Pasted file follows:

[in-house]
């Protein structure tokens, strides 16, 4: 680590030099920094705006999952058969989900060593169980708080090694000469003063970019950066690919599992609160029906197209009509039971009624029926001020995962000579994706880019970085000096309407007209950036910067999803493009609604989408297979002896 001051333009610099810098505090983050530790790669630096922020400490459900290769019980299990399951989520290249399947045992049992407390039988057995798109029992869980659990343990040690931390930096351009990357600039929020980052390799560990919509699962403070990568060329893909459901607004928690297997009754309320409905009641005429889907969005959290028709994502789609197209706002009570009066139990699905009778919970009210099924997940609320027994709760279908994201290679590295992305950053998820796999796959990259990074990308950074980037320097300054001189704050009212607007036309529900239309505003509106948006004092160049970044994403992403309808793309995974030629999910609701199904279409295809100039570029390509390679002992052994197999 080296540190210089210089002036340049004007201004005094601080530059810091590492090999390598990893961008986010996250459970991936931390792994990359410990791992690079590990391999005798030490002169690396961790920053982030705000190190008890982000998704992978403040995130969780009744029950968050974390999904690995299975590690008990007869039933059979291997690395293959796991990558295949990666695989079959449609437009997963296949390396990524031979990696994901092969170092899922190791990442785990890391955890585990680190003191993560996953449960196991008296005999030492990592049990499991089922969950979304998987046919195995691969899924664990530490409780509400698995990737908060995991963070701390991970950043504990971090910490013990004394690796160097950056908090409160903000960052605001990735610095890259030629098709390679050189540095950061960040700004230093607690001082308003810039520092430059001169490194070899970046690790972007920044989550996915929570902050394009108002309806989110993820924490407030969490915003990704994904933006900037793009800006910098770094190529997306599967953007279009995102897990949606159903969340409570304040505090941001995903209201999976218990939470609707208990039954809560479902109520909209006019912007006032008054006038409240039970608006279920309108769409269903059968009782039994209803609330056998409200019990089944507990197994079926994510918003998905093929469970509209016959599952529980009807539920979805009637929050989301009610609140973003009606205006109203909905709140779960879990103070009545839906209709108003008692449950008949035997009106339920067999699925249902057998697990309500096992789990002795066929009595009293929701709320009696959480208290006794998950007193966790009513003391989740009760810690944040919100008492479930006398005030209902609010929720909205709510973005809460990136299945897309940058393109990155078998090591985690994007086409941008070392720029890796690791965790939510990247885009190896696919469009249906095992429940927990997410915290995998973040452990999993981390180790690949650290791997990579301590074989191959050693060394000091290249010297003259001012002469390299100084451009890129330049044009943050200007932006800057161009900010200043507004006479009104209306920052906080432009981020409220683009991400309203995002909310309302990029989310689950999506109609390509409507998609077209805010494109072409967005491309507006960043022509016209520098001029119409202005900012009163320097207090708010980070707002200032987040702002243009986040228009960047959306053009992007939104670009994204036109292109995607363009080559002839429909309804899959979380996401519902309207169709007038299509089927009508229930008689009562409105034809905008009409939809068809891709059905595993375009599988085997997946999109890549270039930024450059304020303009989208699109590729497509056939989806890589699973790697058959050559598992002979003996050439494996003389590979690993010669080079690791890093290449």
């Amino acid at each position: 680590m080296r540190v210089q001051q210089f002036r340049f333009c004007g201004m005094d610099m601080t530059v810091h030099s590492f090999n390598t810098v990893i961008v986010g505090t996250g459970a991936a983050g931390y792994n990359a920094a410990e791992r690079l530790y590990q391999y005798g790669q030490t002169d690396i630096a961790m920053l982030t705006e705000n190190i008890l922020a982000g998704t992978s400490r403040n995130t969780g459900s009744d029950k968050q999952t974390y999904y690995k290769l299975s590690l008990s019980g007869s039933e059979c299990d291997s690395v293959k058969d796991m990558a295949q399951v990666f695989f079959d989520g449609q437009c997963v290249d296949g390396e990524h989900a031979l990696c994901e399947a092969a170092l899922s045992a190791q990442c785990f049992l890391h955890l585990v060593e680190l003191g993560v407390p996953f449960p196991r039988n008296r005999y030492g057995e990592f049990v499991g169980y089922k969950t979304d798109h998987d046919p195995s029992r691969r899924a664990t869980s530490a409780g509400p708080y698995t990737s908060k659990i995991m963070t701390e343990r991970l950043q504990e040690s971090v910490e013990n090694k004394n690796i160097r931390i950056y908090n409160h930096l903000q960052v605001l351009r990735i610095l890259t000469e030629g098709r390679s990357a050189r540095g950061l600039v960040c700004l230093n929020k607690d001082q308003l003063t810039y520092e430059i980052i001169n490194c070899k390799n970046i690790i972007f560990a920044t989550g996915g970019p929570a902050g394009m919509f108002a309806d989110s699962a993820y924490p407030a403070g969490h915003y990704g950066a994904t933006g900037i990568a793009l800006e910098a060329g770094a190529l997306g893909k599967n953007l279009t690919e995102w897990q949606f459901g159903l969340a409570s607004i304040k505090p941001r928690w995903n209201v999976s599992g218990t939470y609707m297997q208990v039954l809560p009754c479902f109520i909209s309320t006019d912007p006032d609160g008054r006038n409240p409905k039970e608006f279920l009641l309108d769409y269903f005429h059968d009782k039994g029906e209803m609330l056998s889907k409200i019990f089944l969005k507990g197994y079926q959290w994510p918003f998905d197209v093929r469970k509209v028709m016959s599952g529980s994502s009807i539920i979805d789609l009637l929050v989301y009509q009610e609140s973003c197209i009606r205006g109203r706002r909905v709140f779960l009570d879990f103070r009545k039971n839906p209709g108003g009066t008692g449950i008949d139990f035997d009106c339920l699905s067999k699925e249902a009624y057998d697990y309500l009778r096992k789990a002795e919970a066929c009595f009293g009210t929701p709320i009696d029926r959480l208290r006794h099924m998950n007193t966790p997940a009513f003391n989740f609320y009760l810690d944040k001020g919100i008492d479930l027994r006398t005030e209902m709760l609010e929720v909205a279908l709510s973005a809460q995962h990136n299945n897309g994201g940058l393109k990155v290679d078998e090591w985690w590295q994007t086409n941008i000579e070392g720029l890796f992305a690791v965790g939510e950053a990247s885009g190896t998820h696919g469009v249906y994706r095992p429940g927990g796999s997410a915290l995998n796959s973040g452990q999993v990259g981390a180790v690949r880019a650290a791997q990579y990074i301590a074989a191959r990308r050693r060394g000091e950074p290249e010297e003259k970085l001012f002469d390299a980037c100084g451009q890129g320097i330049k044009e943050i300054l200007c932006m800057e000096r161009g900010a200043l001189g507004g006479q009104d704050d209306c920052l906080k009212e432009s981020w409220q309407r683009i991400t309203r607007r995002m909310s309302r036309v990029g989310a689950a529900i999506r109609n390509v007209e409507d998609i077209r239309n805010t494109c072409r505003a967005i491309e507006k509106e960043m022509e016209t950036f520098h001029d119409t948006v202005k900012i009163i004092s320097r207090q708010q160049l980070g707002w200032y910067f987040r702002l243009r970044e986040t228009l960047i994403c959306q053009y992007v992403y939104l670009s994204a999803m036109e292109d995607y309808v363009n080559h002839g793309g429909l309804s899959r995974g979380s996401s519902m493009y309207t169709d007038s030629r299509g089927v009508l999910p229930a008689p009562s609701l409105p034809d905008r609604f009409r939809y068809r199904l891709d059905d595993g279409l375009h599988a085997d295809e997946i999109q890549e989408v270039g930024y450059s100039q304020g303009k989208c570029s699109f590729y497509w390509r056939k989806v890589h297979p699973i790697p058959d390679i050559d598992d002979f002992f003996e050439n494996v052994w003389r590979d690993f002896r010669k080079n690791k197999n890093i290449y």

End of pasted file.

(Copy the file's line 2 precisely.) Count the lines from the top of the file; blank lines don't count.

């Protein structure tokens, strides 16, 4: 680590030099920094705006999952058969989900060593169980708080090694000469003063970019950066690919599992609160029906197209009509039971009624029926001020995962000579994706880019970085000096309407007209950036910067999803493009609604989408297979002896 001051333009610099810098505090983050530790790669630096922020400490459900290769019980299990399951989520290249399947045992049992407390039988057995798109029992869980659990343990040690931390930096351009990357600039929020980052390799560990919509699962403070990568060329893909459901607004928690297997009754309320409905009641005429889907969005959290028709994502789609197209706002009570009066139990699905009778919970009210099924997940609320027994709760279908994201290679590295992305950053998820796999796959990259990074990308950074980037320097300054001189704050009212607007036309529900239309505003509106948006004092160049970044994403992403309808793309995974030629999910609701199904279409295809100039570029390509390679002992052994197999 080296540190210089210089002036340049004007201004005094601080530059810091590492090999390598990893961008986010996250459970991936931390792994990359410990791992690079590990391999005798030490002169690396961790920053982030705000190190008890982000998704992978403040995130969780009744029950968050974390999904690995299975590690008990007869039933059979291997690395293959796991990558295949990666695989079959449609437009997963296949390396990524031979990696994901092969170092899922190791990442785990890391955890585990680190003191993560996953449960196991008296005999030492990592049990499991089922969950979304998987046919195995691969899924664990530490409780509400698995990737908060995991963070701390991970950043504990971090910490013990004394690796160097950056908090409160903000960052605001990735610095890259030629098709390679050189540095950061960040700004230093607690001082308003810039520092430059001169490194070899970046690790972007920044989550996915929570902050394009108002309806989110993820924490407030969490915003990704994904933006900037793009800006910098770094190529997306599967953007279009995102897990949606159903969340409570304040505090941001995903209201999976218990939470609707208990039954809560479902109520909209006019912007006032008054006038409240039970608006279920309108769409269903059968009782039994209803609330056998409200019990089944507990197994079926994510918003998905093929469970509209016959599952529980009807539920979805009637929050989301009610609140973003009606205006109203909905709140779960879990103070009545839906209709108003008692449950008949035997009106339920067999699925249902057998697990309500096992789990002795066929009595009293929701709320009696959480208290006794998950007193966790009513003391989740009760810690944040919100008492479930006398005030209902609010929720909205709510973005809460990136299945897309940058393109990155078998090591985690994007086409941008070392720029890796690791965790939510990247885009190896696919469009249906095992429940927990997410915290995998973040452990999993981390180790690949650290791997990579301590074989191959050693060394000091290249010297003259001012002469390299100084451009890129330049044009943050200007932006800057161009900010200043507004006479009104209306920052906080432009981020409220683009991400309203995002909310309302990029989310689950999506109609390509409507998609077209805010494109072409967005491309507006960043022509016209520098001029119409202005900012009163320097207090708010980070707002200032987040702002243009986040228009960047959306053009992007939104670009994204036109292109995607363009080559002839429909309804899959979380996401519902309207169709007038299509089927009508229930008689009562409105034809905008009409939809068809891709059905595993375009599988085997997946999109890549270039930024450059304020303009989208699109590729497509056939989806890589699973790697058959050559598992002979003996050439494996003389590979690993010669080079690791890093290449």